The White House confirmed Wednesday President Joe Biden’s Tulsa visit on Tuesday will include time in Greenwood.
Deputy Press Secretary Karine Jean-Pierre said Biden will deliver remarks to commemorate the Tulsa Race Massacre centennial.
"While there, he will meet with surviving members of the community, now between the ages of … 101 to 107 and tour the Greenwood Cultural Center," Jean-Pierre said.
Survivors demand reparations for the 1921 attack that destroyed their community and killed an unknown number of residents. Lessie Benningfield "Mother" Randle, Viola "Mother" Fletcher and Hughes Van Ellis Sr. are the lead plaintiffs in a lawsuit demanding the City of Tulsa and other parties pay to abate a public nuisance of inequality and trauma they caused through the massacre and actions in the years that followed.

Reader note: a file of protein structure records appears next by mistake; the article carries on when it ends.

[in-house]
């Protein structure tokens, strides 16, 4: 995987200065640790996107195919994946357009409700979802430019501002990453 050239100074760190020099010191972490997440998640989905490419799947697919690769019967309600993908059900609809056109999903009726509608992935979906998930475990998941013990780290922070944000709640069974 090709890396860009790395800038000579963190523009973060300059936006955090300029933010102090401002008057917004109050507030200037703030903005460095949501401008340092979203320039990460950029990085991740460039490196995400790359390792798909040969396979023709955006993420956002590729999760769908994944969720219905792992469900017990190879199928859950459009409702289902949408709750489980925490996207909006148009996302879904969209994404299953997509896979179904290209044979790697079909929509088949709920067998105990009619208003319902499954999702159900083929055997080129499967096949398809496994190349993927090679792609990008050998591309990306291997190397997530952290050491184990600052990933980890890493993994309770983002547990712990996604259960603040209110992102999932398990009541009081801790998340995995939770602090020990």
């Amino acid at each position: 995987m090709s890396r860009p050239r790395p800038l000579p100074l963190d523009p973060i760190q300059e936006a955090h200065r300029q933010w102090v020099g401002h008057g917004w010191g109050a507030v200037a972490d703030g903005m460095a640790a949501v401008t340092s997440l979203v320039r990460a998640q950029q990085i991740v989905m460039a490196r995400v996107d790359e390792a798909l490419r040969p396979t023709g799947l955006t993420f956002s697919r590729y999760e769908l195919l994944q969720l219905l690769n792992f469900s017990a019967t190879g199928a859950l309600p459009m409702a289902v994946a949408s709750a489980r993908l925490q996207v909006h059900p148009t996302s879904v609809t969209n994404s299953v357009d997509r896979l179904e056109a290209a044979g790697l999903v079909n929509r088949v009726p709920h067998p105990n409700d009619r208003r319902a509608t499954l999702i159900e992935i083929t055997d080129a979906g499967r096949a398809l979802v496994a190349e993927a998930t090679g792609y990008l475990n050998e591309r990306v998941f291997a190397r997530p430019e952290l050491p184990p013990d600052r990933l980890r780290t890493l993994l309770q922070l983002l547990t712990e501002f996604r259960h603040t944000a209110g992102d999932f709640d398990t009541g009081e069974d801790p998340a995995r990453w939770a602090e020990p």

Fletcher’s grandson, Ike Howard, spoke about the need for reparations at a news conference earlier this month.
"These people are suffering. That night, she witnessed death and despair. We almost lost a generation that night. If she don’t survive, I’m not here. If she don’t survive, I’m not here, period. So, you can’t have atonement without reparations," Howard said.
Tulsa Mayor G.T. Bynum has said reparations in the form of cash payments would divide the city.
Jean-Pierre did not say during Wednesday's press briefing wether Biden would participate in any activities organized by the 1921 Tulsa Race Massacre Centennial Commission. Survivors have told the commission through their attorneys to stop using their likenesses in promoting events.
Survivors and their descendants have also called on the commission to dedicate some of their funding and Greenwood Rising history center revenue to them.